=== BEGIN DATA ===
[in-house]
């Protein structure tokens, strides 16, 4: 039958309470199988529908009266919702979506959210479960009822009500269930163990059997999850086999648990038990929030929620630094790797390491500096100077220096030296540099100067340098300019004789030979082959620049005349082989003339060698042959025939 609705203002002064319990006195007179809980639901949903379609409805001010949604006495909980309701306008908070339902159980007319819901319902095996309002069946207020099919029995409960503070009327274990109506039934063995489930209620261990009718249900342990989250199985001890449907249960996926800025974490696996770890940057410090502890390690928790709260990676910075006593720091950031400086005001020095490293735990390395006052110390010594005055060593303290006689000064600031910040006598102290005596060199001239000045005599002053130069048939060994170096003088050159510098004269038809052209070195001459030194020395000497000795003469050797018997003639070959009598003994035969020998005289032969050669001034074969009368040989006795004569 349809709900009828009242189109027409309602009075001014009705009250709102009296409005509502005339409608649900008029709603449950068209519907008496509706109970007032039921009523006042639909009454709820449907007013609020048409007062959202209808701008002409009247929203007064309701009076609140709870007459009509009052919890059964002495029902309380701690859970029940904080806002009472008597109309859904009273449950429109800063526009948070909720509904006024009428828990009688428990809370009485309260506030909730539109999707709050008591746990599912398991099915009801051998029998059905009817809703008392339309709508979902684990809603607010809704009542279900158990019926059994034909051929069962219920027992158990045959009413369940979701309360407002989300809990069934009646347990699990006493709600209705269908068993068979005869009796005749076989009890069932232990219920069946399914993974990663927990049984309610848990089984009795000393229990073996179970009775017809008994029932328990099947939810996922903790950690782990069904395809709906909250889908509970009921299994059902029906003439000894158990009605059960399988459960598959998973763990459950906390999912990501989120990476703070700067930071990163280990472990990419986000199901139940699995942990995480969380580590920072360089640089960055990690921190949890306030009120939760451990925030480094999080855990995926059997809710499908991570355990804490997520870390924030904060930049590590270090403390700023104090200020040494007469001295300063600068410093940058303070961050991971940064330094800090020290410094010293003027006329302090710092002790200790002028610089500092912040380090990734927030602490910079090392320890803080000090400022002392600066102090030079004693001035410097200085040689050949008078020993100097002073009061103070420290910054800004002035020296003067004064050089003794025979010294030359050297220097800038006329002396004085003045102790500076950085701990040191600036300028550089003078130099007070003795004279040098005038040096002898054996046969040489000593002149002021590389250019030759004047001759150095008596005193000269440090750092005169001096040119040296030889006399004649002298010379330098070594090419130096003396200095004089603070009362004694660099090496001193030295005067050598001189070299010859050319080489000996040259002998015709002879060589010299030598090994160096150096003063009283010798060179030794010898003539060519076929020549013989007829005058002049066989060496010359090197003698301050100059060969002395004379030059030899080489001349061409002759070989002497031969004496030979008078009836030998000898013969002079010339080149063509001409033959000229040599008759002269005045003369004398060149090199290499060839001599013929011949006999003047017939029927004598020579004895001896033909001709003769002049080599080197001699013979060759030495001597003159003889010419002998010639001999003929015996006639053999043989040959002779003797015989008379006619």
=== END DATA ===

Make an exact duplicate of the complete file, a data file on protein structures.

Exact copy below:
[in-house]
């Protein structure tokens, strides 16, 4: 039958309470199988529908009266919702979506959210479960009822009500269930163990059997999850086999648990038990929030929620630094790797390491500096100077220096030296540099100067340098300019004789030979082959620049005349082989003339060698042959025939 609705203002002064319990006195007179809980639901949903379609409805001010949604006495909980309701306008908070339902159980007319819901319902095996309002069946207020099919029995409960503070009327274990109506039934063995489930209620261990009718249900342990989250199985001890449907249960996926800025974490696996770890940057410090502890390690928790709260990676910075006593720091950031400086005001020095490293735990390395006052110390010594005055060593303290006689000064600031910040006598102290005596060199001239000045005599002053130069048939060994170096003088050159510098004269038809052209070195001459030194020395000497000795003469050797018997003639070959009598003994035969020998005289032969050669001034074969009368040989006795004569 349809709900009828009242189109027409309602009075001014009705009250709102009296409005509502005339409608649900008029709603449950068209519907008496509706109970007032039921009523006042639909009454709820449907007013609020048409007062959202209808701008002409009247929203007064309701009076609140709870007459009509009052919890059964002495029902309380701690859970029940904080806002009472008597109309859904009273449950429109800063526009948070909720509904006024009428828990009688428990809370009485309260506030909730539109999707709050008591746990599912398991099915009801051998029998059905009817809703008392339309709508979902684990809603607010809704009542279900158990019926059994034909051929069962219920027992158990045959009413369940979701309360407002989300809990069934009646347990699990006493709600209705269908068993068979005869009796005749076989009890069932232990219920069946399914993974990663927990049984309610848990089984009795000393229990073996179970009775017809008994029932328990099947939810996922903790950690782990069904395809709906909250889908509970009921299994059902029906003439000894158990009605059960399988459960598959998973763990459950906390999912990501989120990476703070700067930071990163280990472990990419986000199901139940699995942990995480969380580590920072360089640089960055990690921190949890306030009120939760451990925030480094999080855990995926059997809710499908991570355990804490997520870390924030904060930049590590270090403390700023104090200020040494007469001295300063600068410093940058303070961050991971940064330094800090020290410094010293003027006329302090710092002790200790002028610089500092912040380090990734927030602490910079090392320890803080000090400022002392600066102090030079004693001035410097200085040689050949008078020993100097002073009061103070420290910054800004002035020296003067004064050089003794025979010294030359050297220097800038006329002396004085003045102790500076950085701990040191600036300028550089003078130099007070003795004279040098005038040096002898054996046969040489000593002149002021590389250019030759004047001759150095008596005193000269440090750092005169001096040119040296030889006399004649002298010379330098070594090419130096003396200095004089603070009362004694660099090496001193030295005067050598001189070299010859050319080489000996040259002998015709002879060589010299030598090994160096150096003063009283010798060179030794010898003539060519076929020549013989007829005058002049066989060496010359090197003698301050100059060969002395004379030059030899080489001349061409002759070989002497031969004496030979008078009836030998000898013969002079010339080149063509001409033959000229040599008759002269005045003369004398060149090199290499060839001599013929011949006999003047017939029927004598020579004895001896033909001709003769002049080599080197001699013979060759030495001597003159003889010419002998010639001999003929015996006639053999043989040959002779003797015989008379006619």